from Bishop Rindy
Mardi Gras… Carnival… Shrove “Fat” Tuesday… all come so easily. They appeal to our base nature, self-indulgence, no-holds-barred, ego feeding. Wild. Unrestrained. Partying. People seeking to fill our emptiness appear on our TV screens as networks report this “news.” Gordon Gekko, the infamous Wall Street film character, summed up this mentality which comes so easily – “greed is good.” This is not news, novel or new. It comes as easily to our human nature as falling off a wagon.
Yet all of these are brought to a screeching halt when ashes are embossed on our foreheads on Ash Wednesday. The ashes retrace the tracks of the cross first emblazoned on our brows with the waters of Baptism.
If only it were that simple! Whether our operating metaphor is that of Luther’s donkey:
“Thus the human will is placed between the two like a beast of burden. If God rides it, it wills and goes where God wills, as the psalm says: “I am become as a beast [before thee] and I am always with thee” [Ps. 73:22 f.]. If Satan rides it, it wills and goes where Satan wills; nor can it choose to run to either of the two riders or to seek him out, but the riders themselves contend for the possession and control of it.”
(Luther’s works vol. 33, pg. 65);
or the Cherokee wolf parable:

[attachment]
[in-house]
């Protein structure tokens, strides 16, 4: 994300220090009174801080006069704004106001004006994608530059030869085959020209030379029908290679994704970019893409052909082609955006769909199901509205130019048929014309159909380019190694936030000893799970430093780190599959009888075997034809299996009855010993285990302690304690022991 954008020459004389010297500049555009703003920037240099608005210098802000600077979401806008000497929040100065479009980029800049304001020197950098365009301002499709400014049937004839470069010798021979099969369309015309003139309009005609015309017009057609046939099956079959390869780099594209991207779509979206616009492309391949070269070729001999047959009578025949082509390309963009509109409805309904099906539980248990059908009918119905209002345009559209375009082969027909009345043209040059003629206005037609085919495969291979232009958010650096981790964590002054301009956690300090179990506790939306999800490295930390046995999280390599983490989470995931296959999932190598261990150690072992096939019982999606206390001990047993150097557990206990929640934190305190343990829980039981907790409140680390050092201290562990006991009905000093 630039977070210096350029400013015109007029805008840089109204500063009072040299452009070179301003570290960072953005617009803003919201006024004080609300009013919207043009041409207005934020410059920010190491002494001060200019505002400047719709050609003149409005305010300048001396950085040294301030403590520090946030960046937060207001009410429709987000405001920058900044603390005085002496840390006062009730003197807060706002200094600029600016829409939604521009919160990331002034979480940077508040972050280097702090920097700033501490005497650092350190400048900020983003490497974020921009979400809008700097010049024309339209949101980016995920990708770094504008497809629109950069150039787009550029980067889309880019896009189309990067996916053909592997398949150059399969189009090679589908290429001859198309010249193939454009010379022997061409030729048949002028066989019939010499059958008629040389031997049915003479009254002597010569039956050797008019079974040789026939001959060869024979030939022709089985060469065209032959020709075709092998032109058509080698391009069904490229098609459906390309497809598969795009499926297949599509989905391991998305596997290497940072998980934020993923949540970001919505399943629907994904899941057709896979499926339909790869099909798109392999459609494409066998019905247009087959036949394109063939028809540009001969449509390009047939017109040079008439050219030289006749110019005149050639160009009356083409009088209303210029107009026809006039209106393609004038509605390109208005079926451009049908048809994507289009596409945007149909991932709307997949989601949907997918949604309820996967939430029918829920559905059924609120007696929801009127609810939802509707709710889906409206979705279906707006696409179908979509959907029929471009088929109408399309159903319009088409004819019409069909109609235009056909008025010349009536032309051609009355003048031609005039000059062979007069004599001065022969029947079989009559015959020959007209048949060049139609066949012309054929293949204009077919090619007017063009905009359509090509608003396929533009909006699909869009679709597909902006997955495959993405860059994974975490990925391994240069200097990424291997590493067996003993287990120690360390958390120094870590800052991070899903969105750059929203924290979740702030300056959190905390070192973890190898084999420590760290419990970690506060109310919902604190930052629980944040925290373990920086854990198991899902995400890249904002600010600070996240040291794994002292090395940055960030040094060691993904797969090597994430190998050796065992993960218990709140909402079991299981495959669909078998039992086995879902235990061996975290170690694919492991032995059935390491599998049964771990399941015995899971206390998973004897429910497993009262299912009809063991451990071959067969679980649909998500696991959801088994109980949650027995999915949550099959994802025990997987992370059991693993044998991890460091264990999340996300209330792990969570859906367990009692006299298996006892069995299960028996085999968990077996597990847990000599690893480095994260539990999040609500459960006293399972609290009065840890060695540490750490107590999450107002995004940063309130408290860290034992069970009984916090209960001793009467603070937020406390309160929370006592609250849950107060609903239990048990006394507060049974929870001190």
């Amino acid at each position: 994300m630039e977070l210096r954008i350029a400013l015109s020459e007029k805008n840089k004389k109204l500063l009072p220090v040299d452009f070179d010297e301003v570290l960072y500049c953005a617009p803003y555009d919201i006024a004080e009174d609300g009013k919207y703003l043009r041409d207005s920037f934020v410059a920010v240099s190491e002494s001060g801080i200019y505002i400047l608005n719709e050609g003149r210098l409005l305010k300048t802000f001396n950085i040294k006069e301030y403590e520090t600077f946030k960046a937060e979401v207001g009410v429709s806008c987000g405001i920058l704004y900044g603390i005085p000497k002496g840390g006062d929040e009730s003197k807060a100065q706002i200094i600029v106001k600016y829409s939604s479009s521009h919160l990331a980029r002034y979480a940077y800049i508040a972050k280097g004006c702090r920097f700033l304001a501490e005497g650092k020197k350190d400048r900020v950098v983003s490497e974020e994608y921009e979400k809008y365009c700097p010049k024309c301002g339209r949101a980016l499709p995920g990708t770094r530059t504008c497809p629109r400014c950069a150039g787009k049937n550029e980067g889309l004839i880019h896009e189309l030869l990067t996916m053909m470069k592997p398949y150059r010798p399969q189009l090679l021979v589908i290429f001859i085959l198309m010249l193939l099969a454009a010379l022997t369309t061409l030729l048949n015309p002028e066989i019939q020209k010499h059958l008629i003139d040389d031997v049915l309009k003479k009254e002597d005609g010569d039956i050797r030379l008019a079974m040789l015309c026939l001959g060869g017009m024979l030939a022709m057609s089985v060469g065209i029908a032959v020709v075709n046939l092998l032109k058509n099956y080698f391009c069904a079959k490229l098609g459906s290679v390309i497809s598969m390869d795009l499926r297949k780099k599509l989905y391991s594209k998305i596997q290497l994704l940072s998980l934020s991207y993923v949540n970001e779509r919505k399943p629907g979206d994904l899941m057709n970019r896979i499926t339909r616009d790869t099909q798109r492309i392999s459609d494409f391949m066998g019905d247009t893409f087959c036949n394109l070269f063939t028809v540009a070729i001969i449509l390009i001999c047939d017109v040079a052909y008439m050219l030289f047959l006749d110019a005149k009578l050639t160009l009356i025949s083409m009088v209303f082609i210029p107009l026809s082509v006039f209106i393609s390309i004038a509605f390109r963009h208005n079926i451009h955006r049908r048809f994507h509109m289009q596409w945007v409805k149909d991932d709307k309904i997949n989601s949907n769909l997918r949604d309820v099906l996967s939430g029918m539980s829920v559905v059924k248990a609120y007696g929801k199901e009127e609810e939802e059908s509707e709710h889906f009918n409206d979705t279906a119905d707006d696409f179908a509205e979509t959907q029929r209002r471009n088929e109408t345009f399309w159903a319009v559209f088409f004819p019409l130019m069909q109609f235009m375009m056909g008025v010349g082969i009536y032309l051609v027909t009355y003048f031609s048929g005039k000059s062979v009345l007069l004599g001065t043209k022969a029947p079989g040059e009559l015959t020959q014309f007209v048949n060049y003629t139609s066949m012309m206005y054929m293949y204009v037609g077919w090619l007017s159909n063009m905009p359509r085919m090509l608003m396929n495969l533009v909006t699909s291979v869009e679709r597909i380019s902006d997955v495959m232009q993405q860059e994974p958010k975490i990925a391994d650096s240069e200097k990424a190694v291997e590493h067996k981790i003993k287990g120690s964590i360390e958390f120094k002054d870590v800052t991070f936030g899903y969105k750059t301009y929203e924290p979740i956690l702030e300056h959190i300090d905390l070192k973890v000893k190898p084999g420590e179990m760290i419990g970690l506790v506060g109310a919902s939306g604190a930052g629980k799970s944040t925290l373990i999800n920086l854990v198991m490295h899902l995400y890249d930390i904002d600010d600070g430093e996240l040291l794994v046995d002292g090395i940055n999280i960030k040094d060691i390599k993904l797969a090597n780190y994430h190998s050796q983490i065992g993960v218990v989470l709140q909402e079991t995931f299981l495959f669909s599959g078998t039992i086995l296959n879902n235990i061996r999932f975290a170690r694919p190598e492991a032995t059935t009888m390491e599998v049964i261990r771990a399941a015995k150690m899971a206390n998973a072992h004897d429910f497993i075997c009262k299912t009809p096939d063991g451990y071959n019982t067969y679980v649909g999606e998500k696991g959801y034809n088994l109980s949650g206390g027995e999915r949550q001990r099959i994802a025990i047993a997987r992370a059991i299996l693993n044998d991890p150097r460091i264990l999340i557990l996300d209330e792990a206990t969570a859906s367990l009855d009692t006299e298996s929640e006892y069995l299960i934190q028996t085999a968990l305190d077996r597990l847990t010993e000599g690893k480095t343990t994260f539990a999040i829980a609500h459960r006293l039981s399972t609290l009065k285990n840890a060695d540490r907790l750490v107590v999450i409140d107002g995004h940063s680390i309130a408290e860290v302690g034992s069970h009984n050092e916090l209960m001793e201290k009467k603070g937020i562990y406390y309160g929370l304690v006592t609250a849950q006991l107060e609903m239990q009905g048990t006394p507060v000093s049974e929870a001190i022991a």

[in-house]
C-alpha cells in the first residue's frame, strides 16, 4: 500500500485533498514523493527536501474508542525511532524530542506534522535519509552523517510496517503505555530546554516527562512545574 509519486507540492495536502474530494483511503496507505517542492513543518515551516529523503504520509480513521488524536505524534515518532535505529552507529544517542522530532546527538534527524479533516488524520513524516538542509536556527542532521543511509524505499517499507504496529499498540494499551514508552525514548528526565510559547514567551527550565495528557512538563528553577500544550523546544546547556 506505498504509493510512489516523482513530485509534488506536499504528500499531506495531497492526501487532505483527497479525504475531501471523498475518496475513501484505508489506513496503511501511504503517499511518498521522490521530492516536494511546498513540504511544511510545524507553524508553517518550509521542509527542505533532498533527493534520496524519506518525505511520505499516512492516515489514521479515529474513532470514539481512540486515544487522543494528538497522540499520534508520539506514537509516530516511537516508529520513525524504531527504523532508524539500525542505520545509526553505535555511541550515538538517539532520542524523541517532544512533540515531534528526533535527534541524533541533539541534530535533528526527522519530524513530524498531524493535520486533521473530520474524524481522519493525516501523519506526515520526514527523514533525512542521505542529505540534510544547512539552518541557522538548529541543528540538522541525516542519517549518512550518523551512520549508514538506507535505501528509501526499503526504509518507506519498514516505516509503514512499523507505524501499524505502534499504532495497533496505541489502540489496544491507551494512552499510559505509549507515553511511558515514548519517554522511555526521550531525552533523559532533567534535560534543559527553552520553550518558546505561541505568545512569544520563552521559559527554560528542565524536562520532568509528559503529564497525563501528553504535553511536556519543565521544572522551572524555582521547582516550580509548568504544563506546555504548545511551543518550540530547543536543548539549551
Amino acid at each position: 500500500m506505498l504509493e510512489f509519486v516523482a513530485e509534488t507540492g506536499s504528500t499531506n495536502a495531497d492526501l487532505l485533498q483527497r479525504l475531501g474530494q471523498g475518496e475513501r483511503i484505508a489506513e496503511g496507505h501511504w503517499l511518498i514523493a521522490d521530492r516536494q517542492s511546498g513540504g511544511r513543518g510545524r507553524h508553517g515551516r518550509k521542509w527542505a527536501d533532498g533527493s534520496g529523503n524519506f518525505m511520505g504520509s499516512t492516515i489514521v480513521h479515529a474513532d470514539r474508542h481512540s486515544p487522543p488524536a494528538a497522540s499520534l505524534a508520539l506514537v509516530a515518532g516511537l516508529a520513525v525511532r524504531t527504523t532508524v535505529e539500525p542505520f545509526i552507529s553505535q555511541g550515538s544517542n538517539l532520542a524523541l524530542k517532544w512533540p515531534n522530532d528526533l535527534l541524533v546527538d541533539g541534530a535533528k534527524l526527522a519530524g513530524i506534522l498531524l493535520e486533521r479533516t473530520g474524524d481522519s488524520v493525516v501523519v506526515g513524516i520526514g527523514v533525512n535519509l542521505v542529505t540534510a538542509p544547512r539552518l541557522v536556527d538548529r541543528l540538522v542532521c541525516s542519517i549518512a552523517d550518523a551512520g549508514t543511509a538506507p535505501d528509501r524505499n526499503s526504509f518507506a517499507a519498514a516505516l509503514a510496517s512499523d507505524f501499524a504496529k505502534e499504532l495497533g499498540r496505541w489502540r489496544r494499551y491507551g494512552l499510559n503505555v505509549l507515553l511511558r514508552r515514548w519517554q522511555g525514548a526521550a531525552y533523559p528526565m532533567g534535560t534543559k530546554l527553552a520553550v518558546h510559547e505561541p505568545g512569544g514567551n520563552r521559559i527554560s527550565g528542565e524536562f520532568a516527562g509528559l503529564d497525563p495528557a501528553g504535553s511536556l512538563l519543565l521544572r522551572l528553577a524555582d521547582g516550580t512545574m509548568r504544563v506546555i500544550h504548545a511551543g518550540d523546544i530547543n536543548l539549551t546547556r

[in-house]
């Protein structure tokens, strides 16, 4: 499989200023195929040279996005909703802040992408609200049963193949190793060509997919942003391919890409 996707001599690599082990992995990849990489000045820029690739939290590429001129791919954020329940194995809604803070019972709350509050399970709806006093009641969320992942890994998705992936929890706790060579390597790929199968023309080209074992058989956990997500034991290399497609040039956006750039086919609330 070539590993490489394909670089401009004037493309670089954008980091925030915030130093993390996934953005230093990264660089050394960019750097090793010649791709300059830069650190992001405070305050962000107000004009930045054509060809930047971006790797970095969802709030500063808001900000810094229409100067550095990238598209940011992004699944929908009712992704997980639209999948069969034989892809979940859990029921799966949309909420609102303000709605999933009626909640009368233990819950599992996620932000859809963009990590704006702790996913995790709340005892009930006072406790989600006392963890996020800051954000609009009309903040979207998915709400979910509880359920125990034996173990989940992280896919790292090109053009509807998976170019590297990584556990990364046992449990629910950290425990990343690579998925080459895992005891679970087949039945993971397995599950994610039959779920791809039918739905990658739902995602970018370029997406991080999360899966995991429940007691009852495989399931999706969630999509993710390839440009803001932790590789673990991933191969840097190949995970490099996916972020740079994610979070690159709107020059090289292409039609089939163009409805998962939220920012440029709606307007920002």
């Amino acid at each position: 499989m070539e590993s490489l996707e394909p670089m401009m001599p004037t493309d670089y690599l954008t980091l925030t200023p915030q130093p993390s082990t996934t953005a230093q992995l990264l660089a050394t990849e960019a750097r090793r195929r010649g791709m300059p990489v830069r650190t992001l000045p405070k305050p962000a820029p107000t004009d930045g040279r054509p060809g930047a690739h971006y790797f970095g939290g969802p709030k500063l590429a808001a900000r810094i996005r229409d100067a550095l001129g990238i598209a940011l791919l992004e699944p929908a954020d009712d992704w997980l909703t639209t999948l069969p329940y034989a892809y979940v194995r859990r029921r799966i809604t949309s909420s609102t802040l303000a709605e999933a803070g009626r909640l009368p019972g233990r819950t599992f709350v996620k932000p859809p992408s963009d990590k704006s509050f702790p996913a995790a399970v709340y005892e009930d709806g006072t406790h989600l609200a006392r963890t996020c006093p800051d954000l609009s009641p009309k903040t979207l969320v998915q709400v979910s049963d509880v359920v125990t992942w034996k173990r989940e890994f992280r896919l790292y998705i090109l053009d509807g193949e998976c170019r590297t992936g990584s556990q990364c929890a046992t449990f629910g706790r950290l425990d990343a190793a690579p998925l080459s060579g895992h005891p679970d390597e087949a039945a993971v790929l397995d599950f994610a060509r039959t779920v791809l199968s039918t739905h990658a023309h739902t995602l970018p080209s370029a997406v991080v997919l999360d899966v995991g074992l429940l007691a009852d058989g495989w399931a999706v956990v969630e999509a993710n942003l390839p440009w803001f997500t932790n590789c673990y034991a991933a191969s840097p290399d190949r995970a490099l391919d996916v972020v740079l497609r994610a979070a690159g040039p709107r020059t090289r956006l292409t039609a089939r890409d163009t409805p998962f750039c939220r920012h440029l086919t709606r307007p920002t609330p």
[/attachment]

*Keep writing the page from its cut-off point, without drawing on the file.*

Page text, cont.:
An old Cherokee is teaching his grandson about life. “A fight is going on inside me,” he said to the boy. “It is a terrible fight and it is between two wolves. One is evil – he is anger, envy, sorrow, regret, greed, arrogance, self-pity, guilt, resentment, inferiority, lies, false pride, superiority, and ego.”
He continued, “The other is good – he is joy, peace, love, hope, serenity, humility, kindness, benevolence, empathy, generosity, truth, compassion, and faith. The same fight is going on inside you – and inside every other person, too.”
The grandson thought about it for a minute and then asked his grandfather, “Which wolf will win?” The old Cherokee simply replied, “The one you feed.”,
our two natures will continue to battle it out until the day of Jesus Christ. The presence of the struggle is itself a sign of hope. God has not given up on us.
Yet as followers of Jesus Christ, we are once again reminded it’s time to take up our cross and follow. This will take different shapes in our different lives. At the same time, there will be a holy similarity in our journeys marked by a loving God and neighbor.
Marked with the cross of Christ, fed with Jesus’ body and blood, may we sense God’s presence beside, within, and before us on our cross-bearing Lenten journey.
Download Bulletin Insert: Feb 2012 Word from Bishop